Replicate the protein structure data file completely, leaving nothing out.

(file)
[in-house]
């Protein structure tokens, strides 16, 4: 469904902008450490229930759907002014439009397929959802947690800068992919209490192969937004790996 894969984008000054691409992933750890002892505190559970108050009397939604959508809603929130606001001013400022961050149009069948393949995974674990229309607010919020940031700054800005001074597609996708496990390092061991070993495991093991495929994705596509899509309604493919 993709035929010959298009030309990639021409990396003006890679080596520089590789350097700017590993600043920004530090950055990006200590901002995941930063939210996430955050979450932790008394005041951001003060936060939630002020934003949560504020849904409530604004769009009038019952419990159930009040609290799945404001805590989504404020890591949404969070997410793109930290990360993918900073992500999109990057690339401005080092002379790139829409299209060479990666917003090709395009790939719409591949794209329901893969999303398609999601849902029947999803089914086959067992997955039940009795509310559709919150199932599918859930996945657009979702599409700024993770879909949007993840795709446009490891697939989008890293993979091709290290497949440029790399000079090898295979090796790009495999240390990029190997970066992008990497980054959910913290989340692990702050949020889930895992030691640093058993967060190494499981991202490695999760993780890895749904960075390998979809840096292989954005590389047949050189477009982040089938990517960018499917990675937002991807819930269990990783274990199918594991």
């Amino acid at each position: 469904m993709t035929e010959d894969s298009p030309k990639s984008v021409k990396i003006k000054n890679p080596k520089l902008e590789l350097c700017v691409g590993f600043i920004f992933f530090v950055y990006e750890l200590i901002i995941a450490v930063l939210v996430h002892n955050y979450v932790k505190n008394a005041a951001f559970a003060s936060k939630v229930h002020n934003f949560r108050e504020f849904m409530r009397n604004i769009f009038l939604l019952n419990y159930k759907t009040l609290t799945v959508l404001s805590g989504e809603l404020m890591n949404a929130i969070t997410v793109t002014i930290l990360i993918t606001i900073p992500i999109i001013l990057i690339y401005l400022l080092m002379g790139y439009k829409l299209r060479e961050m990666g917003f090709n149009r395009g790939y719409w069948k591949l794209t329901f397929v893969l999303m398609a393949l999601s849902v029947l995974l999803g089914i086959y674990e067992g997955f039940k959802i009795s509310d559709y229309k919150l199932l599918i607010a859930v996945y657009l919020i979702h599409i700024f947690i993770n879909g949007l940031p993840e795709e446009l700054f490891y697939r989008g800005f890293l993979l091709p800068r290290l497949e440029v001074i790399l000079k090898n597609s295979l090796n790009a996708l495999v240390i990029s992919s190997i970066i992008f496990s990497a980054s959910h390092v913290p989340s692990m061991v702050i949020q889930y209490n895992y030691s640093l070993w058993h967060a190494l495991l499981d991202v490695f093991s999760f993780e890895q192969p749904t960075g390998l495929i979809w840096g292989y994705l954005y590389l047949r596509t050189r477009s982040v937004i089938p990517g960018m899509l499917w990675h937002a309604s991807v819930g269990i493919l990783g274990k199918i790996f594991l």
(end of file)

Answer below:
[in-house]
């Protein structure tokens, strides 16, 4: 469904902008450490229930759907002014439009397929959802947690800068992919209490192969937004790996 894969984008000054691409992933750890002892505190559970108050009397939604959508809603929130606001001013400022961050149009069948393949995974674990229309607010919020940031700054800005001074597609996708496990390092061991070993495991093991495929994705596509899509309604493919 993709035929010959298009030309990639021409990396003006890679080596520089590789350097700017590993600043920004530090950055990006200590901002995941930063939210996430955050979450932790008394005041951001003060936060939630002020934003949560504020849904409530604004769009009038019952419990159930009040609290799945404001805590989504404020890591949404969070997410793109930290990360993918900073992500999109990057690339401005080092002379790139829409299209060479990666917003090709395009790939719409591949794209329901893969999303398609999601849902029947999803089914086959067992997955039940009795509310559709919150199932599918859930996945657009979702599409700024993770879909949007993840795709446009490891697939989008890293993979091709290290497949440029790399000079090898295979090796790009495999240390990029190997970066992008990497980054959910913290989340692990702050949020889930895992030691640093058993967060190494499981991202490695999760993780890895749904960075390998979809840096292989954005590389047949050189477009982040089938990517960018499917990675937002991807819930269990990783274990199918594991």
């Amino acid at each position: 469904m993709t035929e010959d894969s298009p030309k990639s984008v021409k990396i003006k000054n890679p080596k520089l902008e590789l350097c700017v691409g590993f600043i920004f992933f530090v950055y990006e750890l200590i901002i995941a450490v930063l939210v996430h002892n955050y979450v932790k505190n008394a005041a951001f559970a003060s936060k939630v229930h002020n934003f949560r108050e504020f849904m409530r009397n604004i769009f009038l939604l019952n419990y159930k759907t009040l609290t799945v959508l404001s805590g989504e809603l404020m890591n949404a929130i969070t997410v793109t002014i930290l990360i993918t606001i900073p992500i999109i001013l990057i690339y401005l400022l080092m002379g790139y439009k829409l299209r060479e961050m990666g917003f090709n149009r395009g790939y719409w069948k591949l794209t329901f397929v893969l999303m398609a393949l999601s849902v029947l995974l999803g089914i086959y674990e067992g997955f039940k959802i009795s509310d559709y229309k919150l199932l599918i607010a859930v996945y657009l919020i979702h599409i700024f947690i993770n879909g949007l940031p993840e795709e446009l700054f490891y697939r989008g800005f890293l993979l091709p800068r290290l497949e440029v001074i790399l000079k090898n597609s295979l090796n790009a996708l495999v240390i990029s992919s190997i970066i992008f496990s990497a980054s959910h390092v913290p989340s692990m061991v702050i949020q889930y209490n895992y030691s640093l070993w058993h967060a190494l495991l499981d991202v490695f093991s999760f993780e890895q192969p749904t960075g390998l495929i979809w840096g292989y994705l954005y590389l047949r596509t050189r477009s982040v937004i089938p990517g960018m899509l499917w990675h937002a309604s991807v819930g269990i493919l990783g274990k199918i790996f594991l």